lupus3.jpgMore reactions to my article on French nigh-mainstream comics (read the first batch here):

Hi Matthias-

I really enjoyed your article on the French authors.

After writing and erasing a zillion responses, I have decided to just think about it some more.

In the meantime, I’d like to chime in and also recommend that you finish Lupus. I gave up on it for a while after the first two, but I eventually broke down and I really enjoyed it as a whole in the end.

Did you like La Volupte at all? It doesn’t seem like Blutch is really interested in writing straight narratives, unless they are short humor pieces. Is a straight narrative what you think is necessary to creating important works?

I agree with you about some of the other authors mentioned (Baudoin for sure), but what do you want from Blutch and Blain? What subject matter would you have them approach if you had your druthers?

Your article deserves a much more coherent reply, and I don’t really think you are that off-base, but I’m having a lot of trouble condensing my thoughts into this email. Sorry!

Alex Holden

Hi Alex,
Thanks for your email. I think I will definitely finish Lupus now! No, I don’t think straight narrative is in any way necessary to creating important comics works. Mitchum is as close to an important work I think Blutch has ever gotten, for example (I haven’t read La Volupté yet, so I hesitate to pronounce upon its qualities). And no, I don’t know what he or Blain should do instead of what they’re doing: as I said, I don’t think there is anything wrong as such with their choice of subject matter or the like, I just find their treatment of it unambitious and of little consequence (however, as mentioned, I do think Blain has benefited from good scripts by others in the past).

This brings me to another issue, raised on this blog by a number of posters: the problematic notion of “profundity”, its frequent confusion with “serious” or “literary” subject matter, and the idea of “superficial profundity”, of the deeper qualities of the work being present in its surface qualities. The initial poster, whose name I can’t find, takes issue with my singling out of Baudoin as someone whose aesthetic transcends self-indulgence. To illustrate his point, he reproduces a recent short story and demonstrates how Baudoin overplays his cards by applying patronizing exposition to his already rather contrived narrative. I agree with this and hasten to repeat that I was referring to Baudoin’s earlier work. Granted, even his best work can be criticised along these lines, but I think it is mitigated by his interest in conveying real emotion, or the feeling of being somewhere – in a forest, or looking out over the sea. Blain and Blutch, on the contrary, seem mostly interested in having spiffy cowboys and exotic beauties unfurling through their line. Their drawing, though highly accomplished, lacks nerve and sense of exploration beyond its obvious superficial elegance and charm.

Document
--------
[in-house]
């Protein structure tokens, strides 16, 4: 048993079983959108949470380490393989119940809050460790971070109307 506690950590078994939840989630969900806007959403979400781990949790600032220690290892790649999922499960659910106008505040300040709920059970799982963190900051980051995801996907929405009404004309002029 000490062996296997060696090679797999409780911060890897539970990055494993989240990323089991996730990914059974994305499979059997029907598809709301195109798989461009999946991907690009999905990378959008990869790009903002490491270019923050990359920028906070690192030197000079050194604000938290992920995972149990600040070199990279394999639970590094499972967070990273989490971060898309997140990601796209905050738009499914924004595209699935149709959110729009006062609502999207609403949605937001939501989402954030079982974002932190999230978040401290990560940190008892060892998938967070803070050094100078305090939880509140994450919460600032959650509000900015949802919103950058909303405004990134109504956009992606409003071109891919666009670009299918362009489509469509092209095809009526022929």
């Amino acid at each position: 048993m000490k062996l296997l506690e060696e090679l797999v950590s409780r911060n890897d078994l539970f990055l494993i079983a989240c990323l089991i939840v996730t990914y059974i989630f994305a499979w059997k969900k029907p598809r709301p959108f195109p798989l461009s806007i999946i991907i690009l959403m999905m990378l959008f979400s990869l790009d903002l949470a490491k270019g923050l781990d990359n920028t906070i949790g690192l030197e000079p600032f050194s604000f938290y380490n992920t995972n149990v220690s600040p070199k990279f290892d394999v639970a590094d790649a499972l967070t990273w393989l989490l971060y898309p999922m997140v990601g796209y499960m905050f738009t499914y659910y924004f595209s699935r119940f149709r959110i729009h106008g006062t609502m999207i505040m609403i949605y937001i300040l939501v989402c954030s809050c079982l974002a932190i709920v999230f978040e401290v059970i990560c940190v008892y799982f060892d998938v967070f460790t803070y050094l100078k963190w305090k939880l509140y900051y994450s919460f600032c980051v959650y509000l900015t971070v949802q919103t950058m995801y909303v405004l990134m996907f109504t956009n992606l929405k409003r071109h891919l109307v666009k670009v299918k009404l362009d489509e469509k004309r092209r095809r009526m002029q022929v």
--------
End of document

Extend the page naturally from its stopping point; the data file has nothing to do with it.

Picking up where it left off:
As I’ve already emphasized, I definitely believe that “surface qualities”, if you want to call it that, can carry a work. It’s not a question of “literary content” or conceptual profundity – those only go so far and are by no means a guarantee of quality. Great drawing can make a great comic – Franquin’s Gaston, which is often rather pedestrian in its gag-writing, is a good example, much of Kurtzman & Cos. Mad, with its at times rather laboured and dated writing, is another. All I’m saying is that great drawing is more than putting swerve into your line – that it involves more than obsessing over its own perfection.



Here’s a chronological rundown of the entirety of the debate: 1. my initial essay 2. Xavier Guilbert’s and my initial back and forth 3. Alex Holden and Con C De Artes criticism and my reply 4. Guilbert’s second response, and my second, clearer version of the argument. 5. More from Alex Holden and the Con C de Arte crowd, and my response. 6. Link to Bart Beaty’s commentary. 7. Con C de Arte’s closing commentary. Here’s the discussion on BulleDair and here’s the initial one on Con C De Arte, while the second one is here, and the third here. Last, but not least, there’s Bart Beaty’s review of Blain’s Gus, in which he also comments on the discussion. Image from Frederik Peeters’ Lupus vol. 3 (2005).